Review: Until the Flood
Theatre en Bloc makes a sacred space for us to hear Ferguson
By Robert Faires,
6:05PM, Wed. Nov. 7, 2018
There is a serenity to the space, with its dozens of glowing candles, flowers, and stuffed animals ringing the raised stage. It’s clearly a memorial to someone gone, the kind that springs up for victims of tragedy, those who have been killed unexpectedly, unjustly, and since we’ve seen so many of these – too many – we sense the sorrow surrounding it.
But because there are no mourners present, no voices stirring the air, no movement beyond the flicker of light, the shrine marks out a quiet, calm, sacred space. When actor Florinda Bryant steps into it, she seems to be entering the eye of a storm where the wind doesn’t blow, where the rain doesn’t fall, where she can speak and be heard. Which is vital, because she has much to say, and we need to listen.
What we need to listen to is Ferguson. The residents of the Missouri town where 18-year-old Michael Brown, a black man, was gunned down by police officer Darren Wilson, a white man – the ones who felt their home hit like a hurricane by the killing and all the turbulence in its wake – have perspectives on that tragedy like no one else’s, and they can tell us a lot, not necessarily about the shooting and what actually happened between Brown and Wilson, but about what goes on in a town where that kind of killing can occur: the racism, both overt and casual; the struggle to live, much less build a life, in the face of oppression; the desperation that struggle instills in the oppressed to get out in any way possible; the blindness of white liberals, who may not lack for empathy but still lack an understanding of what life is like for blacks in this country. Playwright Dael Orlandersmith spent time in Ferguson gathering thoughts and feelings from many of the people there and used them as the basis for Until the Flood, a series of monologues by eight characters – not literal residents of Ferguson, but figures created by Orlandersmith to represent those residents, to speak their truths without being bound by biography or language.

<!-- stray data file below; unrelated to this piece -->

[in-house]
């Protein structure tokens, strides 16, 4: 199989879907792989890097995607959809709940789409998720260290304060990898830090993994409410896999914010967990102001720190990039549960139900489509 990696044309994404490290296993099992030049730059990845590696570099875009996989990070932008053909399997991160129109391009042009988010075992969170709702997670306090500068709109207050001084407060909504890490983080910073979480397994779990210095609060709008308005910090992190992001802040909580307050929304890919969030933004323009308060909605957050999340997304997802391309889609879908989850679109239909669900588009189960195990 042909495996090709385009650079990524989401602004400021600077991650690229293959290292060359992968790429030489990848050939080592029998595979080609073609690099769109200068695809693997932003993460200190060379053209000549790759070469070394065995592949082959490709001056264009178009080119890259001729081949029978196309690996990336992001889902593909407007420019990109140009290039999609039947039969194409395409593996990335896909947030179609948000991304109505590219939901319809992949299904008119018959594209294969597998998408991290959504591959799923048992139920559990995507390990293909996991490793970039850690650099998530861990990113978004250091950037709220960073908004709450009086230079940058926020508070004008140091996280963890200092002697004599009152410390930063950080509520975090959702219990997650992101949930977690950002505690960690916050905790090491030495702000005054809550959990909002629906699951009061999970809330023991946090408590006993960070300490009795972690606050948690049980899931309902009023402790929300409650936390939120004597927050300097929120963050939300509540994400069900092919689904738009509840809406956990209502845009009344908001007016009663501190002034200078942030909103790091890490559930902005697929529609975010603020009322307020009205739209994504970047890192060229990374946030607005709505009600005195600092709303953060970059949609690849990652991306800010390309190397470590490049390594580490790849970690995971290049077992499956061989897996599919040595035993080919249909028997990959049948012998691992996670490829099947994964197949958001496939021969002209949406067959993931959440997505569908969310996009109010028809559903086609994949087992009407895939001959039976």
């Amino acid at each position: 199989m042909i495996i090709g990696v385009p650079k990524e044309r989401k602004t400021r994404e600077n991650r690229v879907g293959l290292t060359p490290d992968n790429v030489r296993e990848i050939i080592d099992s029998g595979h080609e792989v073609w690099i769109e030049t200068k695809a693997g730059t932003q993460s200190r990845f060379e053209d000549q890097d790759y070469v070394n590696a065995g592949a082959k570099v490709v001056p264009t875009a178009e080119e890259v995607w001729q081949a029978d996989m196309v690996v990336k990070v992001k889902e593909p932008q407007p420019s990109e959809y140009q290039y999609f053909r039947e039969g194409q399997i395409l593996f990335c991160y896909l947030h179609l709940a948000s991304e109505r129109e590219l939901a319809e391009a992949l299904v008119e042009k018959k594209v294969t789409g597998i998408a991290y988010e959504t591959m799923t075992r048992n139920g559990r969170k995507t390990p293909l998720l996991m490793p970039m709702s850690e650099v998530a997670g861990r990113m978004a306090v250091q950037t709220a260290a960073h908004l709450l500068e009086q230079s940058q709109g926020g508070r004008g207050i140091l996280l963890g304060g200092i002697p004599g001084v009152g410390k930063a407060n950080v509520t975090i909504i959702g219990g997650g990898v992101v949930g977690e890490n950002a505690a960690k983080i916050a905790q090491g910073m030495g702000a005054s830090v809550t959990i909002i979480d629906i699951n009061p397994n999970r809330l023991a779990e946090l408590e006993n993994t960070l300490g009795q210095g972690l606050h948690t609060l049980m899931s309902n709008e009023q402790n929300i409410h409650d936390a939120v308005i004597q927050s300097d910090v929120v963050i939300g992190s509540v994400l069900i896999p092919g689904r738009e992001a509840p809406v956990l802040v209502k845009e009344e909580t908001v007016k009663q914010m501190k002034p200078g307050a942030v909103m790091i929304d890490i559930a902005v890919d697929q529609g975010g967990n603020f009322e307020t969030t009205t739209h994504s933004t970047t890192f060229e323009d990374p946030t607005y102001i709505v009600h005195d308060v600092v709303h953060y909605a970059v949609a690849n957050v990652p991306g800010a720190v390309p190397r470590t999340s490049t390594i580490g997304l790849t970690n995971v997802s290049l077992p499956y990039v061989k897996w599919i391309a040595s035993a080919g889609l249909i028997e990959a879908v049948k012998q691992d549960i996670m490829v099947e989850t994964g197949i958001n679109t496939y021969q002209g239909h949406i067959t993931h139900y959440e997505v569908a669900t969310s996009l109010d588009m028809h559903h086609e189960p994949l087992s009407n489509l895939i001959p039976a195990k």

As the playwright has done when she’s performed the piece, Bryant plays all eight characters in Theatre en Bloc’s production, staged with simplicity and sensitivity by Jenny Lavery. It’s a daunting challenge, in part because of the range of humanity she has to portray – women and men, blacks and whites, youths and retirees – but mostly because of the depth of feeling the speeches demand. Characters relate events that sparked in them extremes of fear, humiliation, rejection, compassion, and, in one instance, rage fueled by the most virulent form of bigotry. To be a person of color and have to espouse a white man’s seething desire to shoot down blacks as a form of “purification” seems an almost unbearable burden, but Bryant shoulders it with no visible effort. Indeed, in keeping with the serenity of the setting (Blake Addyson provided the shrine), Bryant maintains an air of calm about herself throughout. Mostly, we see it between monologues, as she moves to a table on which various notebooks are laid, chooses one, and brings it forward to read from as she embodies a new character; her pace is unhurried, her movements easy. But even when she gives herself over to one of these figures – whether it’s Louisa, the former schoolteacher in her 70s; Hassan, the 17-year-old street kid; or even Dougray, the 30-something racist – Bryant does so with the grace of a benediction. She simply becomes these other people. And in that metamorphosis lies the revelation of this production: Bryant allows us to see one person as many, to see the connections among all of these people in Ferguson, and, by extension, to see the connections between the people of Ferguson and us, to understand that what goes on there, the thoughts, the feelings, the struggles, the prejudice, the hate and the hope, are going on in our town and in towns throughout this country. In this sacred space, we are given the opportunity to listen and learn, to confront the racism and fear and pain of Ferguson and to claim it as our own.